Catalans vote in favour of break away from Spain

The people from Catalonia, they say Yes – few believe that independence will happen
SEPARATIST parties won an absolute majority of seats in Catalonia’s regional parliament yesterday, deepening a standoff with Spain’s central government over independence.

The main secessionist group Junts pel Si (Together for Yes) won 62 seats in the 135-strong assembly in Spain’s wealthy northeastern region, while smaller leftist party CUP won another 10 seats, official results showed.

They jointly won 47.33 per cent of the vote.

“Catalans have voted yes to independence,” acting Catalan regional government head Artur Mas told supporters after 70.78 per cent of the vote was counted.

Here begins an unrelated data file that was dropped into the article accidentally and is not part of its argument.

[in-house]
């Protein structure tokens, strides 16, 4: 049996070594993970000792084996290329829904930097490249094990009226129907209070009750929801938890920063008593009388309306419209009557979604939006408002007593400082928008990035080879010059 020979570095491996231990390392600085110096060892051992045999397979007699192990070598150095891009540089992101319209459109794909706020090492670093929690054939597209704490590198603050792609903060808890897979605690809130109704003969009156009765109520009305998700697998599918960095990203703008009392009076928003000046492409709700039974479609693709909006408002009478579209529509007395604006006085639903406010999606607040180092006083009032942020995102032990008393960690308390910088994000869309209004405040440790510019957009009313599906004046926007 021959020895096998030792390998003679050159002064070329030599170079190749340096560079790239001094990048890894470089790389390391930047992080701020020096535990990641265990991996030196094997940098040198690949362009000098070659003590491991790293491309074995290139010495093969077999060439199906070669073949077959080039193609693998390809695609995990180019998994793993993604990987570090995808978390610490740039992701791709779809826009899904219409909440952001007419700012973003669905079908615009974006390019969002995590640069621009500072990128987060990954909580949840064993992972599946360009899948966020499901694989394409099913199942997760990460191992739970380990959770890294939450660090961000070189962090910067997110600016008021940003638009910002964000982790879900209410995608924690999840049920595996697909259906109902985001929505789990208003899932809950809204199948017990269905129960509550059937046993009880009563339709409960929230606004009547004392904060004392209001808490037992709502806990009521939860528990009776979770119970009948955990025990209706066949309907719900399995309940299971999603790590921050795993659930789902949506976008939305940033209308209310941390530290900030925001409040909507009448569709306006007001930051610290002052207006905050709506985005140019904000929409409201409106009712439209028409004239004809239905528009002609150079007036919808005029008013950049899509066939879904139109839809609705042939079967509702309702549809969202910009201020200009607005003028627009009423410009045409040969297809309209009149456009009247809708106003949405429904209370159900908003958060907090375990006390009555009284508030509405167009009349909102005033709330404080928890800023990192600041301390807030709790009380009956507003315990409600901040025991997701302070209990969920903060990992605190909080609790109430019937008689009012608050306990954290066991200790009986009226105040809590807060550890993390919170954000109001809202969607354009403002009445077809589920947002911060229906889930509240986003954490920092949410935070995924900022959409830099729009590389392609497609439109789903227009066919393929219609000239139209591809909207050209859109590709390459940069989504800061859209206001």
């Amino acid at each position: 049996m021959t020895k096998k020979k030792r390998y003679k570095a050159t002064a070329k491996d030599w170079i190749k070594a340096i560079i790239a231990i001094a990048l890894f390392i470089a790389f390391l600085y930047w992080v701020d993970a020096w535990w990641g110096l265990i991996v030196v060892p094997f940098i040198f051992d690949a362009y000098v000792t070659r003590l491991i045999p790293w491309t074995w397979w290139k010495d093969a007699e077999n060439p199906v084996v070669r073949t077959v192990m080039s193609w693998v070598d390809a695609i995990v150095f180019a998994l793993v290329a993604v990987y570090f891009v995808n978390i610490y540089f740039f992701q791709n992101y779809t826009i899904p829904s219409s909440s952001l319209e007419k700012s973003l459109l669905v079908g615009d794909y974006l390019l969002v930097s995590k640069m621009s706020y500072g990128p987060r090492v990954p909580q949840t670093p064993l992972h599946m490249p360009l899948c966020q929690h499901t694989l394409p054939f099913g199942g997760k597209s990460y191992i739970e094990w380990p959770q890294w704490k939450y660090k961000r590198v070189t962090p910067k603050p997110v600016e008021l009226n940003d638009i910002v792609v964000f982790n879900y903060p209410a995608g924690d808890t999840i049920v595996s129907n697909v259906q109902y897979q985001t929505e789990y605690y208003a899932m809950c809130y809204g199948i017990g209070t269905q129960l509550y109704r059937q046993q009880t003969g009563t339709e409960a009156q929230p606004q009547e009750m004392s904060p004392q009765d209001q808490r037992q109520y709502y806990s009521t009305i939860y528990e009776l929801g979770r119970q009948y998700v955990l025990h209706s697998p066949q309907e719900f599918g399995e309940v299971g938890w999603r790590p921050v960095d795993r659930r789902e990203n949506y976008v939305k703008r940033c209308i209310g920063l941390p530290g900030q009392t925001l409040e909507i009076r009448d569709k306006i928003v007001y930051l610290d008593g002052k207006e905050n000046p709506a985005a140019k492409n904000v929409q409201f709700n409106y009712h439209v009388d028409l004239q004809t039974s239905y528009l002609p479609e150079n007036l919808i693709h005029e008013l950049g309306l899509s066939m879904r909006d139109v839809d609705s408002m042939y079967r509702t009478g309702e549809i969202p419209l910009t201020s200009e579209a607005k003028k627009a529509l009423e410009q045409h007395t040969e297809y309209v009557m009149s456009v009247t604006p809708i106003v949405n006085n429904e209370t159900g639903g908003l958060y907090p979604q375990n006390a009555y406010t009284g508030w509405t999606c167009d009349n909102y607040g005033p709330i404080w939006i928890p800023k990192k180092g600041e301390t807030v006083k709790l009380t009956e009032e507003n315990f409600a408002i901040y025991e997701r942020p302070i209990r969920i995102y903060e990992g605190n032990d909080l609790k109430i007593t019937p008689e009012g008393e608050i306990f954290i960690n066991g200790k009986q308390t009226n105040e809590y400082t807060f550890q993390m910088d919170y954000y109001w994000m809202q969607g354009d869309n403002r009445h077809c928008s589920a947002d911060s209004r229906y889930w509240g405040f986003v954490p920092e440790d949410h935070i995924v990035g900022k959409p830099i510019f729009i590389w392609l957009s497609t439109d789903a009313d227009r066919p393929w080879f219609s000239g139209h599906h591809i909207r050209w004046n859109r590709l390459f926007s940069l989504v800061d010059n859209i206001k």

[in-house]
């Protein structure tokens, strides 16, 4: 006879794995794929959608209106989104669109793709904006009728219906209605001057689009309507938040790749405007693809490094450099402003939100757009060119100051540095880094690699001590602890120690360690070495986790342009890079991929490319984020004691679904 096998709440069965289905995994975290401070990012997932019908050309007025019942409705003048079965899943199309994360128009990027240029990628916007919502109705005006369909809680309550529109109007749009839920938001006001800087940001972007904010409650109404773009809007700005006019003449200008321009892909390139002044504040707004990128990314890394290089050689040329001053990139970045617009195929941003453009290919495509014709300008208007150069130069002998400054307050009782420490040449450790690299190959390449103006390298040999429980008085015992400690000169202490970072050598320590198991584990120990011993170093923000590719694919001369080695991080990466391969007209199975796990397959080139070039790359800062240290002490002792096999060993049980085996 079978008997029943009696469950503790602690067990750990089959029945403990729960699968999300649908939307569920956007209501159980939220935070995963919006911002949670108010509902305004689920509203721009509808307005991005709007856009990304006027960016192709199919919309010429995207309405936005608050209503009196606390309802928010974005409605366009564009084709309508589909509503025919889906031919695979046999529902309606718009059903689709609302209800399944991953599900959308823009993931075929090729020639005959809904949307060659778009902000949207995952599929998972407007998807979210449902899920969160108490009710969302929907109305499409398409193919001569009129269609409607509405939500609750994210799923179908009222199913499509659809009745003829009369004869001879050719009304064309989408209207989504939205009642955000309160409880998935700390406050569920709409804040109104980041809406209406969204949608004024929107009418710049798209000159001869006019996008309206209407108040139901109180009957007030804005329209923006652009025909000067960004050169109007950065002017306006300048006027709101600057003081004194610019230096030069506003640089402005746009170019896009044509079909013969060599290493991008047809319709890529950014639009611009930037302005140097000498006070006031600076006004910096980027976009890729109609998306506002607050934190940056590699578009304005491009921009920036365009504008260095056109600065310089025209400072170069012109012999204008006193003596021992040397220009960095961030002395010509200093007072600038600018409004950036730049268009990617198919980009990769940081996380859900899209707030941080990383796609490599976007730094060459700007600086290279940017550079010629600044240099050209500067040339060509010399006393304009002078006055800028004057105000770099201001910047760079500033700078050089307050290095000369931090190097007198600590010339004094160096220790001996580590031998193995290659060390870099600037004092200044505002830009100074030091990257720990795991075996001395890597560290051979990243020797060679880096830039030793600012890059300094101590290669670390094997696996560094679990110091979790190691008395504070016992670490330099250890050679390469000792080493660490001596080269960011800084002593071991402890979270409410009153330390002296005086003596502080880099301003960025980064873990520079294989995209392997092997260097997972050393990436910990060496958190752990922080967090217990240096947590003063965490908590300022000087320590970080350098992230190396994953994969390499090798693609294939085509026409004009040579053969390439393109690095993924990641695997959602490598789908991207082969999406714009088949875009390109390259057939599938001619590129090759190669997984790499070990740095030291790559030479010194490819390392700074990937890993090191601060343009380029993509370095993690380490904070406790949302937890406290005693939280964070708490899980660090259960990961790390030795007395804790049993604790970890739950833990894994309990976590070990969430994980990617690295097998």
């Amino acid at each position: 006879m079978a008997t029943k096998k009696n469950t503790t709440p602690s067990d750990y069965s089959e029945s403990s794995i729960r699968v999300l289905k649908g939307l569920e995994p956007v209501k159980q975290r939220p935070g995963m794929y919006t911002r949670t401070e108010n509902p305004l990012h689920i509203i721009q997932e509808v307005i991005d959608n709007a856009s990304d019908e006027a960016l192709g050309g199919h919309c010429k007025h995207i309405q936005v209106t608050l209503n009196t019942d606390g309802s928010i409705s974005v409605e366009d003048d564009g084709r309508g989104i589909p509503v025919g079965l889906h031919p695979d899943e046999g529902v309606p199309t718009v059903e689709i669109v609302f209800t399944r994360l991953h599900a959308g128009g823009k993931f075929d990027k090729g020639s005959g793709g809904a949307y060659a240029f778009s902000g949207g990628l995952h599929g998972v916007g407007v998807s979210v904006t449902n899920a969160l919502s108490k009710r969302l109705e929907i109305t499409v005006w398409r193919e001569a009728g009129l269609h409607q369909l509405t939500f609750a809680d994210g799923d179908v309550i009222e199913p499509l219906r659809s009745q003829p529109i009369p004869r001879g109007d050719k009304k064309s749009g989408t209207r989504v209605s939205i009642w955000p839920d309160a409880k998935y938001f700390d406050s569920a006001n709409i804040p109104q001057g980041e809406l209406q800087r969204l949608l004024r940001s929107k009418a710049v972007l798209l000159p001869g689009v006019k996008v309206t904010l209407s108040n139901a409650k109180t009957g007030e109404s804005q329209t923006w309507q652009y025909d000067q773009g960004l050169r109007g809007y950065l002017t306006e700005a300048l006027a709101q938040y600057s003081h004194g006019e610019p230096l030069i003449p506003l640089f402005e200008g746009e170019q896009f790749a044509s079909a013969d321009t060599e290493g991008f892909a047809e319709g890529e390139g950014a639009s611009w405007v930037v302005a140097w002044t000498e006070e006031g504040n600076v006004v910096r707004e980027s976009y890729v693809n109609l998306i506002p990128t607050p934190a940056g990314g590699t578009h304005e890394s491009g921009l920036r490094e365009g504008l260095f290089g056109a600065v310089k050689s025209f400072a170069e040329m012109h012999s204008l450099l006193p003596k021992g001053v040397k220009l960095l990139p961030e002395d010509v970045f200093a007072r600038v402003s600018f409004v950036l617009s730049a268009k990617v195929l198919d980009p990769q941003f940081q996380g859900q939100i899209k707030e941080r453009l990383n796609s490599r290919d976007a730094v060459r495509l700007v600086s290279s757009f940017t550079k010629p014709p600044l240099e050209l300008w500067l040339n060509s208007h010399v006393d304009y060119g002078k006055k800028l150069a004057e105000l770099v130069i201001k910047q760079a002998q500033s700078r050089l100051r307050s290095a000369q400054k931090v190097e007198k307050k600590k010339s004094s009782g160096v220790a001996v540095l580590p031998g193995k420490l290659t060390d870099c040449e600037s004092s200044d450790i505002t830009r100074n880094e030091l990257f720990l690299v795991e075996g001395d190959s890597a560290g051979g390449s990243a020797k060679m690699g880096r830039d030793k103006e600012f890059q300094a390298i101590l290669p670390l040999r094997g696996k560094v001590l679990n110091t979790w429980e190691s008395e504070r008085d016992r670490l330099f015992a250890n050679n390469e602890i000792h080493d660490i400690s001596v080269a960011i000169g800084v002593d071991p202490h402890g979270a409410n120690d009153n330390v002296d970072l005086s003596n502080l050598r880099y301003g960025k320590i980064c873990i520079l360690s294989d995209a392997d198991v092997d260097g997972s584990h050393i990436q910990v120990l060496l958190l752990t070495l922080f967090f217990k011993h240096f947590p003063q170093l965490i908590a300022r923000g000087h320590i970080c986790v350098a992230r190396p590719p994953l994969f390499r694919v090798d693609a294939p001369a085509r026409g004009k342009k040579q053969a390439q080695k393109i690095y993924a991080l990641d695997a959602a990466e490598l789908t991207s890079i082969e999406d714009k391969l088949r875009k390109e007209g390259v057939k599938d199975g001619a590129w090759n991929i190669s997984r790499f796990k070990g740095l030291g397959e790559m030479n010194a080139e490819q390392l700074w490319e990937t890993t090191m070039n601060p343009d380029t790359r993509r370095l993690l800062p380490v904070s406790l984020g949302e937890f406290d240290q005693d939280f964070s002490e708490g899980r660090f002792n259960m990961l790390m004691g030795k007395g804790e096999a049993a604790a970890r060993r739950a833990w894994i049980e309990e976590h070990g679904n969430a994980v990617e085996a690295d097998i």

Both secessionist parties have said that they will unilaterally declare independence within 18 months, something the central government in Madrid says it will block in court because the Spanish constitution does not allow it. There is concern that if the region does break away from Spain, there could be financial and economic instability.

Spain’s central bank has warned that there could be serve economic consequences of a split. The governor of the Bank of Spain, Luis Maria Linde, recently said he saw little chance of Catalonia breaking away.

He cautioned that without the backing of the European Central Bank, capital controls on Catalan bank deposits could follow. Catalonia, may also refuse to pay its share of the national debt if a deal with Madrid is not reached, he added.

Catalonia currently makes up 16 per cent of Spanish population and accounts for a fifth of the national economy.

However, the people of Catalan remain unsure a vote for independ­ence will actually lead to it. A poll in local paper Vanguardia found that just 20 per cent of Catalan voters actually believe the secessionist campaign will lead to a split.

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